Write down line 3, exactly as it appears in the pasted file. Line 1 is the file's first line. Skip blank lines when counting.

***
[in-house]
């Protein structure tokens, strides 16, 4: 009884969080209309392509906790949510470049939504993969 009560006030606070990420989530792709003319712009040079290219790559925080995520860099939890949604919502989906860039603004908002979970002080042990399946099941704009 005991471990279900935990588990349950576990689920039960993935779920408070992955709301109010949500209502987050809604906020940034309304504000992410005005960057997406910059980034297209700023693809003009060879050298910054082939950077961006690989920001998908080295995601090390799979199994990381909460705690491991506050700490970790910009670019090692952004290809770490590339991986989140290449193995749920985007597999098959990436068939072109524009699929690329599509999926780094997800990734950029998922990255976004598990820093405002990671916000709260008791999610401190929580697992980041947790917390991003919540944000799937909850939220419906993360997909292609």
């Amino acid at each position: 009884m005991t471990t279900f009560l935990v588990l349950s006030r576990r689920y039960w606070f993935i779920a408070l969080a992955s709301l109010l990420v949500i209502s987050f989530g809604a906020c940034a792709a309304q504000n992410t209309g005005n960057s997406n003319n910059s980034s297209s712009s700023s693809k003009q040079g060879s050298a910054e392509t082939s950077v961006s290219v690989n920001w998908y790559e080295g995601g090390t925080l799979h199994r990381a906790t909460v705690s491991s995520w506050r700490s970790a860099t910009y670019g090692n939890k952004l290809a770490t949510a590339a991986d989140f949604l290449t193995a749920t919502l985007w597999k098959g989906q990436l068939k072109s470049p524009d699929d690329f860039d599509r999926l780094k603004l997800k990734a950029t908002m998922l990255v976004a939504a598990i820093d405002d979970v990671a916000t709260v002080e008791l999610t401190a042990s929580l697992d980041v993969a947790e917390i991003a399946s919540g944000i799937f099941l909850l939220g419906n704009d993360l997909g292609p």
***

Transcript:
């Amino acid at each position: 009884m005991t471990t279900f009560l935990v588990l349950s006030r576990r689920y039960w606070f993935i779920a408070l969080a992955s709301l109010l990420v949500i209502s987050f989530g809604a906020c940034a792709a309304q504000n992410t209309g005005n960057s997406n003319n910059s980034s297209s712009s700023s693809k003009q040079g060879s050298a910054e392509t082939s950077v961006s290219v690989n920001w998908y790559e080295g995601g090390t925080l799979h199994r990381a906790t909460v705690s491991s995520w506050r700490s970790a860099t910009y670019g090692n939890k952004l290809a770490t949510a590339a991986d989140f949604l290449t193995a749920t919502l985007w597999k098959g989906q990436l068939k072109s470049p524009d699929d690329f860039d599509r999926l780094k603004l997800k990734a950029t908002m998922l990255v976004a939504a598990i820093d405002d979970v990671a916000t709260v002080e008791l999610t401190a042990s929580l697992d980041v993969a947790e917390i991003a399946s919540g944000i799937f099941l909850l939220g419906n704009d993360l997909g292609p």